I answered this question recently. The question was pretty vague, not clearly stated, and (in my opinion) didn't show much research effort. However, I knew how to fix what I thought their problem was, so I answered the question anyway (as did others).

I'm wondering if I should answer questions like these at all. On one hand, we are not supposed to encourage questions like these. On the other hand, however well or not well the question was asked, I can still solve the problem. So would the preferred action be to vote to close the question, or to answer it anyway?

Does "no effort" involve e.g. being an obvious duplicate? –  Deduplicator Jul 22 at 18:41
No, in the case of this question he made a mistake that was a very basic programming error. I guess I can sympathize with them, having been there at one point myself, but it sort of seemed as though he didn't look up his problem before posting. I could be wrong, though. –  Batman Jul 22 at 18:44
It's a toss-up. You can downvote and close ASAP, you can spend some time encouraging the OP to "flesh out" the question and lead him to the answer, or you can outright answer the perceived question. I prefer the second option, but unfortunately someone else will usually jump in with the first or third before you've made much progress and your efforts are wasted. –  Hot Licks Jul 22 at 21:52
If your motivation is to help people, sometimes answering a question where a beginner is floundering is satisfying. I will do that, if I feel the OP has put in some effort, or the best of their limited ability. But, for people motivated by rep, they should be aware that they may lose that rep if the question is deleted. –  halfer Jul 22 at 22:55
If the question is totally unclear, and you're having to guess what they might intend, you shouldn't answer it; you should ask to have it clarified first, and VTC if that isn't done. Answering it causes several issues. First, it removes all incentive for the poster to improve it. Second, it has no benefit for future readers (unless they can also guess at the meaning, see that it might resemble their problem, and luck into your answer). Third, it encourages others who see it and think "Well, my question is good enough if this one is", instead of seeing it needs to be improved. –  Ken White Jul 23 at 0:11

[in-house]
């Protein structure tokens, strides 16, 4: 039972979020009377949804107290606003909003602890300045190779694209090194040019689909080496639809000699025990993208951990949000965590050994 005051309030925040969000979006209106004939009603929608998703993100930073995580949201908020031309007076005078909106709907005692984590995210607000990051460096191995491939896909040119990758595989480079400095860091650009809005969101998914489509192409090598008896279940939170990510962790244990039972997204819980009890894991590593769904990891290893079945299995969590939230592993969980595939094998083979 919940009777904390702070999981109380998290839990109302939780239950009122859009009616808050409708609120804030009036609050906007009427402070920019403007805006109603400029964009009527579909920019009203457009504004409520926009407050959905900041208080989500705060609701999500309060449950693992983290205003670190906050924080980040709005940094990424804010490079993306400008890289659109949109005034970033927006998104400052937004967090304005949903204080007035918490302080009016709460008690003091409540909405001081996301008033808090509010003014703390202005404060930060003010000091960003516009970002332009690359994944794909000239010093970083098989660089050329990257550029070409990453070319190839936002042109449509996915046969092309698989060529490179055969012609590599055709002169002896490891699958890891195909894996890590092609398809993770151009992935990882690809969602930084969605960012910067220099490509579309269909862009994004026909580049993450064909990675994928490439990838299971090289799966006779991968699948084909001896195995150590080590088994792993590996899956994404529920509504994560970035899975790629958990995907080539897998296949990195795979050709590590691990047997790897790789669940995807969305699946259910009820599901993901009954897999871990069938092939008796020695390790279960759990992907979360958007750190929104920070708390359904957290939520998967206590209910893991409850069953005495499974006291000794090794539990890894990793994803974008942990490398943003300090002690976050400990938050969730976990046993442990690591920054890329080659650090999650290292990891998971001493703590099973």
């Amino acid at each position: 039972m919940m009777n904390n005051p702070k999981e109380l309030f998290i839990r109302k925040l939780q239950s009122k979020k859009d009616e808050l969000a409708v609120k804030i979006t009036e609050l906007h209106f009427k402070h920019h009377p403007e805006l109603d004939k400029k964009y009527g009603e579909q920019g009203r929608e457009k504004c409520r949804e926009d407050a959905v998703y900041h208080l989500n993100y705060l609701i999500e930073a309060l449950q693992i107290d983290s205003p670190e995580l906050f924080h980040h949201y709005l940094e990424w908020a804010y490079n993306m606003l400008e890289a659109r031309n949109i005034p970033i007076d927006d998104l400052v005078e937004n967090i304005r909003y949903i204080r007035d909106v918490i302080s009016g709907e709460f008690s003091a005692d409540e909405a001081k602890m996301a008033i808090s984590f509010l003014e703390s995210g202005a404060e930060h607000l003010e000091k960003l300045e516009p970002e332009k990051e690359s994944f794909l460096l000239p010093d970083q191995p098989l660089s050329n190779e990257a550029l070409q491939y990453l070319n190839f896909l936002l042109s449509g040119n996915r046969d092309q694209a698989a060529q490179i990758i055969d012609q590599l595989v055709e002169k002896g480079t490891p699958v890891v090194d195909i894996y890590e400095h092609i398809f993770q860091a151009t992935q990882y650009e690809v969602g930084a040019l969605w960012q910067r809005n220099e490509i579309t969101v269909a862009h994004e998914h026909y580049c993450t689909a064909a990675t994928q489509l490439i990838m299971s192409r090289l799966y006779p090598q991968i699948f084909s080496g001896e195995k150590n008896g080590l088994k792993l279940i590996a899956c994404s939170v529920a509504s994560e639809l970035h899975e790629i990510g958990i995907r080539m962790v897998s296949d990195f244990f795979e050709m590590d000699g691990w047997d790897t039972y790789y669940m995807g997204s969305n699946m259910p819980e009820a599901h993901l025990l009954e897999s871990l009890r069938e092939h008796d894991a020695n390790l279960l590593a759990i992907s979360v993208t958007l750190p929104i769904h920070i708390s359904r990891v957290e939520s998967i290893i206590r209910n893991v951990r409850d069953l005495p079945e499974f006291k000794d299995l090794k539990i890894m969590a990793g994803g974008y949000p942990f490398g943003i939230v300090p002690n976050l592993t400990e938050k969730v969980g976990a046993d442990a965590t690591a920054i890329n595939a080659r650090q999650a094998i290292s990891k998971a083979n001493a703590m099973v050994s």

(continued) And last, the poster doesn't learn anything, and will continue to post poor, vague questions in the future, because it's been seen that they can still get help even if they do so. –  Ken White Jul 23 at 0:12
Be also prepared to lose some rep, even if the question is not deleted: there are people that think that answering a downvoted answer deserve a downvote to, if it's not a really good answer. –  Serpiton Jul 23 at 9:06
I favour answer-but-educate. Explain that they'll get better answers more reliably and have those answers be more likely to reflect their actual problem if they show their code/versions/explain a little etc. Make a brief / minimal but accurate answer and if appropriate add some "see also"s. –  Craig Ringer Jul 23 at 14:47
Would it be a good idea to edit the question to make the intent more clear? Risky if your interpretation doesn't match the OP's theory about what they are asking, but the result would be a better question and an answer. –  Dale Wilson Jul 24 at 16:33
Most people ask for help when they get stuck and have no idea how to resolve the issues by themselves. I suppose giving a hand and helping out is the right thing to do. At times what may seem to be a basic question for an expert maybe an extremely complex issue for a beginner. –  kya Jul 24 at 17:18

3 Answers 3

up vote 79 down vote accepted

If you understand what the OP is asking, and the question is reasonably answerable, then answer it.

This generally works out better if you are an expert in the subject matter. Some questions are clear to experts in the language or technology, but unclear to those who might otherwise be able to answer the question had it been written more clearly.

For questions that are evidently unclear (expert knowledge notwithstanding), you should ask for clarification and refrain from answering. Cast a close vote if it is apparent that the question is not answerable without clarification (i.e. don't guess).

Also consider editing the question to make it pass muster. –  Deduplicator Jul 22 at 18:39
Sometimes the ambiguity is probably ‘binary` (eg is the date a string or a value?) Does that tend towards ‘answerable’ (maybe covering both ‘options’) or towards ‘unclear’ (hence better to refrain from answering without further clarification)? –  pnuts Jul 22 at 21:47